The company plans to unveil netForensics 3.0 tomorrow at the Sysadmin Audit Network Security (SANS) Network Security 2002 conference in Washington DC.
The announcement of netForensics 3.0 is the latest in the increasingly competitive space of SIM software, which aggregates and correlates events reported from a variety of network security devices such as firewalls, intrusion detection systems (IDS), and antivirus software.
"The whole [SIM] market is highly competitive," said Michael Rasmussen of Giga Information Group. "You have a lot of people making progress in the same direction."
Among the features of netForensics 3.0 is one that allows system administrators to assign "threat scores" to security events. Scores take into account both the severity of the reported event and the "asset value" of the machine being targeted.
Typically, important devices such as a company's e-mail server and file servers would be assigned higher values than little-used machines. The values assigned to machines will vary from organisation to organisation, depending on their needs.
Companies are increasingly looking for this level of customisation, according to Rasmussen.
"You're starting to see some movement to a business view of things. Previous [SIM] software was very limited. Customers could weight events, but the ability to weight events and tie them in to a business view of security was limited," Rasmussen said.
NetForensics also announced the addition of security event visualisation features to netForensics 3.0, through a partnership announced last week with security analysis software maker SilentRunner.
The SilentRunner Analyzer, which will be a cost option for netForensics 3.0 customers, adds two-dimensional topographical mapping of security devices in addition to analysis features.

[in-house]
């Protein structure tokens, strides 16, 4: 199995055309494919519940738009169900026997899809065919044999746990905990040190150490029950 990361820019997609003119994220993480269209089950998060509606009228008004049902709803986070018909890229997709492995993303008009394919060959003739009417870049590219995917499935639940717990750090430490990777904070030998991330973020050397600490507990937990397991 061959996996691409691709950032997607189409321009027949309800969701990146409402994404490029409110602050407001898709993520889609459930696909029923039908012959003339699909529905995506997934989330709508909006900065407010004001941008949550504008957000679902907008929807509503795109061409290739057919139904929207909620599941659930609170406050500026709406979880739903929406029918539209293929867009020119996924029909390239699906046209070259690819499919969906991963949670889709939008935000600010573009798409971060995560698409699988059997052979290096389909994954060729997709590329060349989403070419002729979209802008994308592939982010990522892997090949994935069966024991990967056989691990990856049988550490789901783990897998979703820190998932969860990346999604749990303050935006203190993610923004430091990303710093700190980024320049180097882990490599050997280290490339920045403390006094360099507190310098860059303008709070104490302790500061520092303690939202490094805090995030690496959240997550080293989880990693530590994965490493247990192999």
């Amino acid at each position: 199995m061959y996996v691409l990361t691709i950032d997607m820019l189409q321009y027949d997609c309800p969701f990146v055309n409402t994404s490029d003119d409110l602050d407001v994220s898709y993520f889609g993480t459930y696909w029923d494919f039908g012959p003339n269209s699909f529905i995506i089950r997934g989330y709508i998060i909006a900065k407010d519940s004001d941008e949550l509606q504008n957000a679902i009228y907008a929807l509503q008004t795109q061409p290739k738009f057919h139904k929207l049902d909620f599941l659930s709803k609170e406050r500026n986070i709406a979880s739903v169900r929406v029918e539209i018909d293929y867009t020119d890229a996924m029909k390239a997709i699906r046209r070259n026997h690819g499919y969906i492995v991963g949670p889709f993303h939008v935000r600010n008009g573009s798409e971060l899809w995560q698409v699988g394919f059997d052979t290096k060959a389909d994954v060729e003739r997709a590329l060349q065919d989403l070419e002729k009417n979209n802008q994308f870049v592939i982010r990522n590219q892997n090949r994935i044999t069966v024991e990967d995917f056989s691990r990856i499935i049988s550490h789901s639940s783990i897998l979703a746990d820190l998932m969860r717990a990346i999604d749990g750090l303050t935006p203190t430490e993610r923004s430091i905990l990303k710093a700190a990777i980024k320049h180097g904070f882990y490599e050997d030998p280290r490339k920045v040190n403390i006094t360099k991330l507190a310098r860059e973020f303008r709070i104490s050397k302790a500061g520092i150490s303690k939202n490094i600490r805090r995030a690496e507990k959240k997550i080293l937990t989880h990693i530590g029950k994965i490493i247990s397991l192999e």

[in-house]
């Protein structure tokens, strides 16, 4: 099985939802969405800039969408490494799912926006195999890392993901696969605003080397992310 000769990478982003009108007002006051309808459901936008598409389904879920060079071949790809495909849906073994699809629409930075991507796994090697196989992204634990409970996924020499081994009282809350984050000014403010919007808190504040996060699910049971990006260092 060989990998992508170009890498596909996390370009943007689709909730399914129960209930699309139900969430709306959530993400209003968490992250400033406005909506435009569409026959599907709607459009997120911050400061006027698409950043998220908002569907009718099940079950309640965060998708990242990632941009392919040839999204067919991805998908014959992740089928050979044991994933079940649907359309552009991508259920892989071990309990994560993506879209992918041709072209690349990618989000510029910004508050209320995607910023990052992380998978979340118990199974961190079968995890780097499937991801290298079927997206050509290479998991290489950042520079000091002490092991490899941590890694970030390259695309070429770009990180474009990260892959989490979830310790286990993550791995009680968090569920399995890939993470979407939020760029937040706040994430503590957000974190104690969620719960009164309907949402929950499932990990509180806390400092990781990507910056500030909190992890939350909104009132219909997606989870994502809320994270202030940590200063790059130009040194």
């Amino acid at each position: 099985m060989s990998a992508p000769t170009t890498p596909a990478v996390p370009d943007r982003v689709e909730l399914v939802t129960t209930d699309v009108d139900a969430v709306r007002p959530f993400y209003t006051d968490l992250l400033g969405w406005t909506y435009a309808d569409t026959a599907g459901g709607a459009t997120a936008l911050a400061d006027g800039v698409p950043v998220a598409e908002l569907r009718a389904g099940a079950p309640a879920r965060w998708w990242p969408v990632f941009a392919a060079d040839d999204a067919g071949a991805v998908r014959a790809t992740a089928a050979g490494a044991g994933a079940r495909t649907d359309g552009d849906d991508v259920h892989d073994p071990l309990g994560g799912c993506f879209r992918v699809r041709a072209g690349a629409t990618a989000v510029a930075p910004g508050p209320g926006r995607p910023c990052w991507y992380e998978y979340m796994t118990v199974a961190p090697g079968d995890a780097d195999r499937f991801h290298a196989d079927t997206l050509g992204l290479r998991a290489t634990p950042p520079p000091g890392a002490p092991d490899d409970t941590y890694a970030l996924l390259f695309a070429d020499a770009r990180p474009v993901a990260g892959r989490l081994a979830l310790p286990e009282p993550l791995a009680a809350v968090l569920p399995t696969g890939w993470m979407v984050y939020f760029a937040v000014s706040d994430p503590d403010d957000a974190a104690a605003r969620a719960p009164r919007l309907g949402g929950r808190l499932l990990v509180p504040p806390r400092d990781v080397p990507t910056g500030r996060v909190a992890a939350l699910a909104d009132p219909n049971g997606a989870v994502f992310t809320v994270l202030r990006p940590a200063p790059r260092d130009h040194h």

NetForensics will sell SilentRunner Analyzer to its existing customer base and the companies will conduct joint sales and marketing for the product.
A "master engine" component will correlate the activities of netForensics 3.0's aggregation engines and serve as a single management console for an entire deployment, improving throughput and scalability, according to Niten Ved, co-founder and chief operating officer of netForensics.
A new "provider" component will coordinate configuration management and Secure Sockets Layer (SSL) certification for netForensics 3.0 products.
"All the real-time capabilities we've added along with the risk management features are taking us to the next level," Ved said.
The upgrade will keep netForensics competitive in a market in which they are already well established.
"The strongest thing netForensics has going for it is its market presence," Rasmussen said. "They have a great relationship with Cisco and more than 200 clients, which is more than anyone can say."